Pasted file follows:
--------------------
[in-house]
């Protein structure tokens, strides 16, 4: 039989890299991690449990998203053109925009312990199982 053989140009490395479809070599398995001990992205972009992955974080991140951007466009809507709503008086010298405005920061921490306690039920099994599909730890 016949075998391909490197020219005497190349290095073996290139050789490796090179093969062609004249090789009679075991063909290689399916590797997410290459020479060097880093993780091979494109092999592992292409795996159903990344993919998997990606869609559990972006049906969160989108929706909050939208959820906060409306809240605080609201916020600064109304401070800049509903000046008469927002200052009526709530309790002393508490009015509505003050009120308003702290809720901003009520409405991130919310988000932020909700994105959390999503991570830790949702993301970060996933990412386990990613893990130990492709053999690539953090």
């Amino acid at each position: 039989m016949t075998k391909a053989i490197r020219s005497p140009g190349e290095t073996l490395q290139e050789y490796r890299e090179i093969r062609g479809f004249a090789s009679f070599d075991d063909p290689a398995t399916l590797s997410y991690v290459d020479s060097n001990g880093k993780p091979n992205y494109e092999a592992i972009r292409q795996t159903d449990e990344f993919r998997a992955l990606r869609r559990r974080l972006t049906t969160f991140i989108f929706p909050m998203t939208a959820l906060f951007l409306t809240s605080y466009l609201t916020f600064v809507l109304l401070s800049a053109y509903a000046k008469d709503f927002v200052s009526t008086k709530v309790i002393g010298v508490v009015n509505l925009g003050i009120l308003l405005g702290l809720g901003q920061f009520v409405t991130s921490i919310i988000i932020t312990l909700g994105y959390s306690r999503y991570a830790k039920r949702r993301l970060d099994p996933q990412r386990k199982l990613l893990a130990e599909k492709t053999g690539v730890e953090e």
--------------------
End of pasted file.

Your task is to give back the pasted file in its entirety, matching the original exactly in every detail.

[in-house]
């Protein structure tokens, strides 16, 4: 039989890299991690449990998203053109925009312990199982 053989140009490395479809070599398995001990992205972009992955974080991140951007466009809507709503008086010298405005920061921490306690039920099994599909730890 016949075998391909490197020219005497190349290095073996290139050789490796090179093969062609004249090789009679075991063909290689399916590797997410290459020479060097880093993780091979494109092999592992292409795996159903990344993919998997990606869609559990972006049906969160989108929706909050939208959820906060409306809240605080609201916020600064109304401070800049509903000046008469927002200052009526709530309790002393508490009015509505003050009120308003702290809720901003009520409405991130919310988000932020909700994105959390999503991570830790949702993301970060996933990412386990990613893990130990492709053999690539953090």
């Amino acid at each position: 039989m016949t075998k391909a053989i490197r020219s005497p140009g190349e290095t073996l490395q290139e050789y490796r890299e090179i093969r062609g479809f004249a090789s009679f070599d075991d063909p290689a398995t399916l590797s997410y991690v290459d020479s060097n001990g880093k993780p091979n992205y494109e092999a592992i972009r292409q795996t159903d449990e990344f993919r998997a992955l990606r869609r559990r974080l972006t049906t969160f991140i989108f929706p909050m998203t939208a959820l906060f951007l409306t809240s605080y466009l609201t916020f600064v809507l109304l401070s800049a053109y509903a000046k008469d709503f927002v200052s009526t008086k709530v309790i002393g010298v508490v009015n509505l925009g003050i009120l308003l405005g702290l809720g901003q920061f009520v409405t991130s921490i919310i988000i932020t312990l909700g994105y959390s306690r999503y991570a830790k039920r949702r993301l970060d099994p996933q990412r386990k199982l990613l893990a130990e599909k492709t053999g690539v730890e953090e």